By Darla Shelden
City Sentinel Reporter
Oklahoma State University will hold its first Global Horticulture Conference on Thursday, November 17, from 8 a.m. to 5:30 p.m., at the Wes Watkins Center, on the OSU campus in Stillwater.
The conference is designed to allow participants to gain a better understanding and appreciation of horticulture and related disciplines throughout the world, said Mike Schnelle, OSU Cooperative Extension floriculture specialist.
“Horticulture from other countries around the world is so fascinating, and this conference is one way people can have an opportunity to learn more about it,” Schnelle said. “We’ve got many university and industry specialists who will be on hand to share their knowledge, expertise and research-based information on global horticulture.”
Registration, including lunch, costs $80 and must be postmarked by Tuesday, November. 8. The Botanic Garden at OSU members, county Extension educators, Master Gardeners and students may register for $60. No walk-in or late registrations will be accepted.
According to the OSU website, an emphasis will be placed on edible and/or ornamental crops, however related agricultural topics may also be reviewed. Anyone who enjoys horticulture and/or travel would benefit from this event, the site states.
Schnelle said the conference will feature horticultural information from China, South Africa, Ethiopia, Mali, Kenya, Dominican Republic, Nicaragua and more.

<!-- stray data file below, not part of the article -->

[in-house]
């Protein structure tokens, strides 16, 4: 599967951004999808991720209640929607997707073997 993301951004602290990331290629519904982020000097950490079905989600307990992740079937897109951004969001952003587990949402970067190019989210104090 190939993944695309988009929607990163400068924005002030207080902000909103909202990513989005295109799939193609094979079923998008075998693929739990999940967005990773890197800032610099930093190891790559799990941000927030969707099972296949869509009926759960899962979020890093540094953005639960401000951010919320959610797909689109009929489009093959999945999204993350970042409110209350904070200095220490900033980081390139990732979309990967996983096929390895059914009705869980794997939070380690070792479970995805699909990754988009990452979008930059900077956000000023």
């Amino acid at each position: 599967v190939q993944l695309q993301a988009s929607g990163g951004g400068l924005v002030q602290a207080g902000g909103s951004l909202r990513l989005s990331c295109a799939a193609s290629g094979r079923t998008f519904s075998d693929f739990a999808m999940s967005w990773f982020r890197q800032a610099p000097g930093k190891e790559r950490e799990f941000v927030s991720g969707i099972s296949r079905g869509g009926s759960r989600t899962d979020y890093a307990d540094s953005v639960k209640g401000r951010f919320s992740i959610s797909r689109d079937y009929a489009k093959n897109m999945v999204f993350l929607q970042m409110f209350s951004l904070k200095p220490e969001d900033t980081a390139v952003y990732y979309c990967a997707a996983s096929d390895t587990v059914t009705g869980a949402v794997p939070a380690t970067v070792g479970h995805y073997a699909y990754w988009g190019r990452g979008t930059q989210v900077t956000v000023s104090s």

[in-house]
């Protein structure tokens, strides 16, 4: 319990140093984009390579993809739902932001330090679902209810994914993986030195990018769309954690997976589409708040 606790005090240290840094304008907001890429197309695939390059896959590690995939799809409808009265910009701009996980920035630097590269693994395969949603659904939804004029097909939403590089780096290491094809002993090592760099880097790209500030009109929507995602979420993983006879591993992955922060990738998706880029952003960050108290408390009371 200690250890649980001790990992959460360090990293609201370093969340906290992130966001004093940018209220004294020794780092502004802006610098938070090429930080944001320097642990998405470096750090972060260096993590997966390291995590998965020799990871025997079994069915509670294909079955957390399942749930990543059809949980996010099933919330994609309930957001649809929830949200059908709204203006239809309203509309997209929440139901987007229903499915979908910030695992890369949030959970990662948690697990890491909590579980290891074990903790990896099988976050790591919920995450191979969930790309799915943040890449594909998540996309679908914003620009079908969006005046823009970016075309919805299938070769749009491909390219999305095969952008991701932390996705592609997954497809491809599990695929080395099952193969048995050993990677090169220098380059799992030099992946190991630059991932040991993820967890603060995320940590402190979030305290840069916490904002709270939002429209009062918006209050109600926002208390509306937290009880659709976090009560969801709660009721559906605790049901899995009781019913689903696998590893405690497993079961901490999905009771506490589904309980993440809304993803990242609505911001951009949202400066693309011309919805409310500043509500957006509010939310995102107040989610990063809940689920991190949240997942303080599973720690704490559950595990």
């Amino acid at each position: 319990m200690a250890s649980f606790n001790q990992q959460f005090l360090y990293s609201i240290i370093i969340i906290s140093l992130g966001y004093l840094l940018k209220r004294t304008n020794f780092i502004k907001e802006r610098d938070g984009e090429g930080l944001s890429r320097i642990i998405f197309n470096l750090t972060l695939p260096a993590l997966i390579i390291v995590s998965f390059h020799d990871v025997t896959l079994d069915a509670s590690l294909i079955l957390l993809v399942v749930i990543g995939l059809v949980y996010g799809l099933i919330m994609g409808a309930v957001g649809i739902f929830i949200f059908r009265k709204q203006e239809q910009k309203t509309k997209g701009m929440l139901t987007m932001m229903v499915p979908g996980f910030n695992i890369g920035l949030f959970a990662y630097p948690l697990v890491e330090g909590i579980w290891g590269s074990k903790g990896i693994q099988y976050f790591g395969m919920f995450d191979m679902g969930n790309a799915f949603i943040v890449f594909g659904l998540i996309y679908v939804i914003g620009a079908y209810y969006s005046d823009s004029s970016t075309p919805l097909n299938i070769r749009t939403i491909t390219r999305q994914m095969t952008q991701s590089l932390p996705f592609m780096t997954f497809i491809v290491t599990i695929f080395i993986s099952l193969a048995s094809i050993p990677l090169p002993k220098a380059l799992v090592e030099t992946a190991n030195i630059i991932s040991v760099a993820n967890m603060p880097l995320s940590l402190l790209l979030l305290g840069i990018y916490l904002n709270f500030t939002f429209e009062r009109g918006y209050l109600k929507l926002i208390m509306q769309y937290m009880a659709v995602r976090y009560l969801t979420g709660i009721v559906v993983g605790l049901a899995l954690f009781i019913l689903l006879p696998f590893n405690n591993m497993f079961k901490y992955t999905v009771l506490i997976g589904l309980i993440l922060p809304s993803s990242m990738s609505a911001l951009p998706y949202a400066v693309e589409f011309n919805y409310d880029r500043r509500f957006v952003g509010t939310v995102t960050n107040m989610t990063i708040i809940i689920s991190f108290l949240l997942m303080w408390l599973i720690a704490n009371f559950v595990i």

“We’ve got a lot of topics on the agenda, including what preparations are being done now in order to be able to feed a population of 9.1 billion by the year 2050. We’ll also talk about sustainable and regenerative agriculture, aesthetics and culture of Chinese landscapes, water, the role of women in horticulture, the Watoto Tribe and the global implications of OSU’s Greenseeder Hand Planter,” he said.
Kate Schecter, president and CEO of World Neighbors in Oklahoma City, will serve as the keynote speaker.
World Neighbors is an international development organization striving to eliminate hunger, poverty and disease in the poorest, most isolated rural villages in Asia, Africa and Latin America.
“We’re reaching out to the ends of the earth, to people who nobody ever reaches, and helping them develop, manage and sustain their own programs that solve problems and change lives,” said Schecter.
In 24 villages in Kenya, for example, World Neighbors is teaching farmers about fish, livestock, vegetables and roses so they can be more than subsistence farmers.
“We’re investing in them, through agricultural innovations, health and finance, and they’re investing in themselves,” Schecter said.
“Farmers borrow relatively small sums of money to purchase additional fishponds, greenhouses and irrigation systems. This leads to more income and more investment — the classic development cycle,” she stated on CNBC Africa and in an article for “World Policy.”
In addition to horticulture, Barbara Brown, OSU Cooperative Extension food specialist, will be on hand to talk about Nicaraguan cuisine.
“The goal was to help women in Nueva Guinea, Nicaragua, with the development of alternative jam and jelly products that could be sold to improve family income,” Brown said. “The work was part of the Fruit Preserving Farmer-to-Farmer Program implemented by Partners of the Americans and funded by the United States Agency for International Development.”
Specialists also will provide information about various fruits and vegetables from around the world.
“This conference is chocked full of information and participants will go home with a wealth of knowledge regarding global horticulture,” Schnelle said.
Online registration is available here. Select “Horticulture Landscape”, then, click “Conference Registration”. Next, click “2016 Global Horticulture.”